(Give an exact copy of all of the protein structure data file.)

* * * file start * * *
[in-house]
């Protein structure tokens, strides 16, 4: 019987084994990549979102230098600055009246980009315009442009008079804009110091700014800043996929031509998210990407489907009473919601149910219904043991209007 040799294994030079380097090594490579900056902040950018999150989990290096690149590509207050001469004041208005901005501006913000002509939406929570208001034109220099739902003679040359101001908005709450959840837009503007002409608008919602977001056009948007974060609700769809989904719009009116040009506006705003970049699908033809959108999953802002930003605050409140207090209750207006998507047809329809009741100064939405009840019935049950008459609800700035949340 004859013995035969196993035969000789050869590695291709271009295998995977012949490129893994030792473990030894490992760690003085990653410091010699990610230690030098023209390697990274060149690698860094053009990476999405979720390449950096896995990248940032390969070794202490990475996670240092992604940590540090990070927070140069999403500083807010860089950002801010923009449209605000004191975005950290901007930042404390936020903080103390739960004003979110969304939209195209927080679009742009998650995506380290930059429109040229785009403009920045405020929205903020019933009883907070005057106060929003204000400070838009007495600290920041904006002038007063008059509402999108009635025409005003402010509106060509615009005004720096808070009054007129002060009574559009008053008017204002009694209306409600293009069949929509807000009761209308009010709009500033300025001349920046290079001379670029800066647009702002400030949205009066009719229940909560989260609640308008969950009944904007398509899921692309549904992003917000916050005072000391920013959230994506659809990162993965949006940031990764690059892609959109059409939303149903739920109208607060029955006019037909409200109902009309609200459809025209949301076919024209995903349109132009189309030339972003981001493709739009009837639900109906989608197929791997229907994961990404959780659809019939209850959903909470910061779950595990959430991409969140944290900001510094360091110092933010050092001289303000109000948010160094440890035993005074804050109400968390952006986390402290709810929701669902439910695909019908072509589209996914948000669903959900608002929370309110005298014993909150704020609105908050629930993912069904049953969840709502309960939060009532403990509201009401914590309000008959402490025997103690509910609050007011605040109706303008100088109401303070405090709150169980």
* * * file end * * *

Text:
[in-house]
């Protein structure tokens, strides 16, 4: 019987084994990549979102230098600055009246980009315009442009008079804009110091700014800043996929031509998210990407489907009473919601149910219904043991209007 040799294994030079380097090594490579900056902040950018999150989990290096690149590509207050001469004041208005901005501006913000002509939406929570208001034109220099739902003679040359101001908005709450959840837009503007002409608008919602977001056009948007974060609700769809989904719009009116040009506006705003970049699908033809959108999953802002930003605050409140207090209750207006998507047809329809009741100064939405009840019935049950008459609800700035949340 004859013995035969196993035969000789050869590695291709271009295998995977012949490129893994030792473990030894490992760690003085990653410091010699990610230690030098023209390697990274060149690698860094053009990476999405979720390449950096896995990248940032390969070794202490990475996670240092992604940590540090990070927070140069999403500083807010860089950002801010923009449209605000004191975005950290901007930042404390936020903080103390739960004003979110969304939209195209927080679009742009998650995506380290930059429109040229785009403009920045405020929205903020019933009883907070005057106060929003204000400070838009007495600290920041904006002038007063008059509402999108009635025409005003402010509106060509615009005004720096808070009054007129002060009574559009008053008017204002009694209306409600293009069949929509807000009761209308009010709009500033300025001349920046290079001379670029800066647009702002400030949205009066009719229940909560989260609640308008969950009944904007398509899921692309549904992003917000916050005072000391920013959230994506659809990162993965949006940031990764690059892609959109059409939303149903739920109208607060029955006019037909409200109902009309609200459809025209949301076919024209995903349109132009189309030339972003981001493709739009009837639900109906989608197929791997229907994961990404959780659809019939209850959903909470910061779950595990959430991409969140944290900001510094360091110092933010050092001289303000109000948010160094440890035993005074804050109400968390952006986390402290709810929701669902439910695909019908072509589209996914948000669903959900608002929370309110005298014993909150704020609105908050629930993912069904049953969840709502309960939060009532403990509201009401914590309000008959402490025997103690509910609050007011605040109706303008100088109401303070405090709150169980």